Saturday, November 10, 2007

Summary of Lecture Nine

Broadly speaking, the period stretching from 565 (death of Justinian) to 843 (conclusive settlement of the icononoclastic controversy) was a time of troubles in the Byzantine Empire. Major territorial subtractions occurred: Italy (lost to the Lombards), the central-southern Balkans (occupied by the pagan Slavs), and Syria and Egypt (Muslim).

In addition, the Persians invaded, only being defeated with great effort by Heraclius in 628.

Two contrasting examples of art in the time of Heraclius were examined: the Cyprus Plate in the Met of David Fighting Goliath (intensely classicizing) and the mosaic of St. Demetrios (frontal and "Middle Eastern"). This contrast shows that the dichotomy of style, while it was minimized in the time of Justinian, persisted all the same. The classicizing current was to recur throughout later Byzantium, as seen in the Paris Psalter (also showing, inter alii, David).

The early sixth century witnessed a chill in the status of images. The first response, the Jewish one, was the mildest: they simply stopped making images in synagogues. The Muslims had always disapproved of images in mosques. In 721 the Caliph Yazid issued an edict commanding the destruction of such images in Christian churches. Laxly enforced, this step nonetheless was a major step.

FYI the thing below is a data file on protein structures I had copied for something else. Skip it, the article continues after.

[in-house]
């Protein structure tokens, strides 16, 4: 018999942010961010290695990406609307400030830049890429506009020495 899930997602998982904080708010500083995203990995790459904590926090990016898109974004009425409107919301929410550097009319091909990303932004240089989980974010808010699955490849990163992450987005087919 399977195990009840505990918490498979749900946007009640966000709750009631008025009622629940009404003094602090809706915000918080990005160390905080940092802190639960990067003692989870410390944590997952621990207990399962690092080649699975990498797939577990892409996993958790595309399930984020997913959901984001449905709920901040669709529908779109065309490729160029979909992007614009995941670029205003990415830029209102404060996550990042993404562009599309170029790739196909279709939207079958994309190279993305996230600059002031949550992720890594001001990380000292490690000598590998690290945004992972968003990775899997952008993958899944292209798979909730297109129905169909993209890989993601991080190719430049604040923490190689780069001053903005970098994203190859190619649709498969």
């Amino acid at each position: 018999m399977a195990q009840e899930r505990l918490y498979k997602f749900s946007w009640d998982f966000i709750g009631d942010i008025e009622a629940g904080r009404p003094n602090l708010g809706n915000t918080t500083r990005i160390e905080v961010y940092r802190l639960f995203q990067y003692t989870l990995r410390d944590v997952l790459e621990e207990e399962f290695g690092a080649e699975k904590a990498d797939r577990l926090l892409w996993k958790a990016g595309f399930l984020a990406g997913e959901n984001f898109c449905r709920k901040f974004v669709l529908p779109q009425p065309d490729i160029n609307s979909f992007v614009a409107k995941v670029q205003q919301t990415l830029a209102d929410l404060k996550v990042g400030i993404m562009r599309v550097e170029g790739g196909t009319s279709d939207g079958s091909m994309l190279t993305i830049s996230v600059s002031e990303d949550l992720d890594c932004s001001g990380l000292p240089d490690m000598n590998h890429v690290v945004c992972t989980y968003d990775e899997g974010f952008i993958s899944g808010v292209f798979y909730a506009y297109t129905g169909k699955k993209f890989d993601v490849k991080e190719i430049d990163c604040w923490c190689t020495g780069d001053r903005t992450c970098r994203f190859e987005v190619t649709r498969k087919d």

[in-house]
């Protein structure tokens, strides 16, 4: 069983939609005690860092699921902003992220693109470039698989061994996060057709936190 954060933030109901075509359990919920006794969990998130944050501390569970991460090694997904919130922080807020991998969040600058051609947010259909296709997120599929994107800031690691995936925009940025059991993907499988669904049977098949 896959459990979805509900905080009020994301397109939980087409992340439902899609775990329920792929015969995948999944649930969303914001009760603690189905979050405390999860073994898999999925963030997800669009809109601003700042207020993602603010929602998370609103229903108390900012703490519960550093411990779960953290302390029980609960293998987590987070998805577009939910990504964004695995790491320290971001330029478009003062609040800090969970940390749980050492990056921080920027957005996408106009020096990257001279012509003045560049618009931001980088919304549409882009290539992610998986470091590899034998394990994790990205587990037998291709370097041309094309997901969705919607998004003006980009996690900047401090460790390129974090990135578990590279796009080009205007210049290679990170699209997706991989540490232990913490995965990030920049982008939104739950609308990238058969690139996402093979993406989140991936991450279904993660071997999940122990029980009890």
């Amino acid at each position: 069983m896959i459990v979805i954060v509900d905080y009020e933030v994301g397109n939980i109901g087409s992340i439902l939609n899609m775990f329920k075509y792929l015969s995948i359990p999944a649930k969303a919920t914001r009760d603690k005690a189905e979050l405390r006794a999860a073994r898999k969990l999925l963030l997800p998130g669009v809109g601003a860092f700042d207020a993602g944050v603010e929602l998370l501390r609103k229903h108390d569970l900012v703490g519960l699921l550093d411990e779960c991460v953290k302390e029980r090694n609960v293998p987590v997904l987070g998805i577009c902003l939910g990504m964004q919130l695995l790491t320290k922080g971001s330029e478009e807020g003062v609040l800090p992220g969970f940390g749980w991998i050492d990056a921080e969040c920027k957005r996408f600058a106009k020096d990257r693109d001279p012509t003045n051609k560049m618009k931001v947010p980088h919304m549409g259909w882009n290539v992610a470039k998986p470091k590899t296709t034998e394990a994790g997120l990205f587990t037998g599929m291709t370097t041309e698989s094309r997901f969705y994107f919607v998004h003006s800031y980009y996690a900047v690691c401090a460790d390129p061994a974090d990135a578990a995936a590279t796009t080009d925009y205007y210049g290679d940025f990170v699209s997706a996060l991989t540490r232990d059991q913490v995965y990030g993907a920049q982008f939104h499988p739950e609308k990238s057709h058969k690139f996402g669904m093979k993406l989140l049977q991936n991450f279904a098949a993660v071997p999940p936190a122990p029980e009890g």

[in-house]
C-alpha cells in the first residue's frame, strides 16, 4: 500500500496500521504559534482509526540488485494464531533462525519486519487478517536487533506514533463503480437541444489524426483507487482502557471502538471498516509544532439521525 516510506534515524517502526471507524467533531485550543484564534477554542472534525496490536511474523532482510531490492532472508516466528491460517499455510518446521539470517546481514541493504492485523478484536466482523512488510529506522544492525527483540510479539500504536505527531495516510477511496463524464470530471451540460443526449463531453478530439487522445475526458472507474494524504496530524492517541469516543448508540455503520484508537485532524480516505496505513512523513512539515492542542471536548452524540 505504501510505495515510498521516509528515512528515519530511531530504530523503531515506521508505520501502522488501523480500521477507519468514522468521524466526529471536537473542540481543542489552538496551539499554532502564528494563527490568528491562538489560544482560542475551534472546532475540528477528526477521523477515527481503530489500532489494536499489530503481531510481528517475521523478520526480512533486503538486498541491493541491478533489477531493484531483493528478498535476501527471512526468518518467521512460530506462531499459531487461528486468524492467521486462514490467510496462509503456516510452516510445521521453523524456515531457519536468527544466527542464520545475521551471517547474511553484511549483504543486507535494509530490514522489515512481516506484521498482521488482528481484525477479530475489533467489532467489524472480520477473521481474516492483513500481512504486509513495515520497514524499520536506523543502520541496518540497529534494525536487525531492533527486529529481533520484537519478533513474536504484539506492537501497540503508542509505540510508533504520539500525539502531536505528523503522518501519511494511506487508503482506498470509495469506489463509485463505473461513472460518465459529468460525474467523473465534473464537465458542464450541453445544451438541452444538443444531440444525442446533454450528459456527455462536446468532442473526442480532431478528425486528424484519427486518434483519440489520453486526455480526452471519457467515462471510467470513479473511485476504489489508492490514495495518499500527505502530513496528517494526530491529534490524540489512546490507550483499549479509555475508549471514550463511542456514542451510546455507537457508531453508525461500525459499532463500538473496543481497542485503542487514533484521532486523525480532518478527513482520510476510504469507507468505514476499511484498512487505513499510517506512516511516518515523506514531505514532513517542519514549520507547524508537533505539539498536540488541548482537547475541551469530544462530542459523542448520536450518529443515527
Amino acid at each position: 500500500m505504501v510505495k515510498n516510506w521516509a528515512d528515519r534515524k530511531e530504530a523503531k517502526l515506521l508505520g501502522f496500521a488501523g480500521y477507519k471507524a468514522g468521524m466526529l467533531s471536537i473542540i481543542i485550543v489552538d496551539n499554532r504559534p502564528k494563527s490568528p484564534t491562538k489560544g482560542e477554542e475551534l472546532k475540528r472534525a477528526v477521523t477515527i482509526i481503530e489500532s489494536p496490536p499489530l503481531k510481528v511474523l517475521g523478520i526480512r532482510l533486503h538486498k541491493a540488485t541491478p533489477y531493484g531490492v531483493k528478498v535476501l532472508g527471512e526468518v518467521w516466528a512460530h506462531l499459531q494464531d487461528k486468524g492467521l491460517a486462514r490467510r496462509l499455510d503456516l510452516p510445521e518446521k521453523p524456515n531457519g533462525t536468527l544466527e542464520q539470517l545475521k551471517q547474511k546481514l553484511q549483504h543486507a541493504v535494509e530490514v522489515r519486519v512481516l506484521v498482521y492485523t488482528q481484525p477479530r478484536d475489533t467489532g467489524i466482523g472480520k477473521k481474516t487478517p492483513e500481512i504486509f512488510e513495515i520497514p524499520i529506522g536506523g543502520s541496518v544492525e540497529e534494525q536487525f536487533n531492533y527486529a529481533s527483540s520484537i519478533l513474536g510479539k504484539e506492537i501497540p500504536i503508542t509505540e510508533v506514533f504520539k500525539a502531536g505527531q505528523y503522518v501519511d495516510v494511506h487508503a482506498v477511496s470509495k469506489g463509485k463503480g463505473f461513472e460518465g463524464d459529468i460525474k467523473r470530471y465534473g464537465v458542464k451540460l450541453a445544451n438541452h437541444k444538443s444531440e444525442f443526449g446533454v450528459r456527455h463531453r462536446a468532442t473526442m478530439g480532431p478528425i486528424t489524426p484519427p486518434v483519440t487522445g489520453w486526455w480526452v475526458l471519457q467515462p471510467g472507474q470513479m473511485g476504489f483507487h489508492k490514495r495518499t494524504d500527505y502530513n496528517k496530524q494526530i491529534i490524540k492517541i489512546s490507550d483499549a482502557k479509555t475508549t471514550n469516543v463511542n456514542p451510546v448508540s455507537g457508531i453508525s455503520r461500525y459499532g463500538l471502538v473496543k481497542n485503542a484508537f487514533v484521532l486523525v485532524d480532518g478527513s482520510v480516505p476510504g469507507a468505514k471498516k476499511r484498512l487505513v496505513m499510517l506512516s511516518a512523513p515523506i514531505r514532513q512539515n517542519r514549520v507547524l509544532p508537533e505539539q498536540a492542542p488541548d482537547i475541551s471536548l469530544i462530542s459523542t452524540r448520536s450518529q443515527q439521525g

In 726, apparently, Leo the Isaurian took the first step of iconoclasm, by destroying a favorite image over the great gate of the Palace in Constantinople. His son Constantine V was especially rigorous. Neither was against images as such, since secular ones appeared, but against religious images, held to be an invitation to idolatry.

The dispute was not finally settled until 843. The iconodules had won--but at a price. No religious figures in the round were allowed. Reverence for icons was supposed to be directed solely at the prototype (the holy figure)--not at the material object.

Beginning apparently in 867, Hagia Sophia was reequipped with images, some of which were seen in class. The Catholicon at Hosios Lukas, a cross-in-square church, demonstrates the hierarchical principle of allocation of mosaics, with Christ in the dome, the Virgin in the main apse, and the other scenes and figures distributed according to rank.

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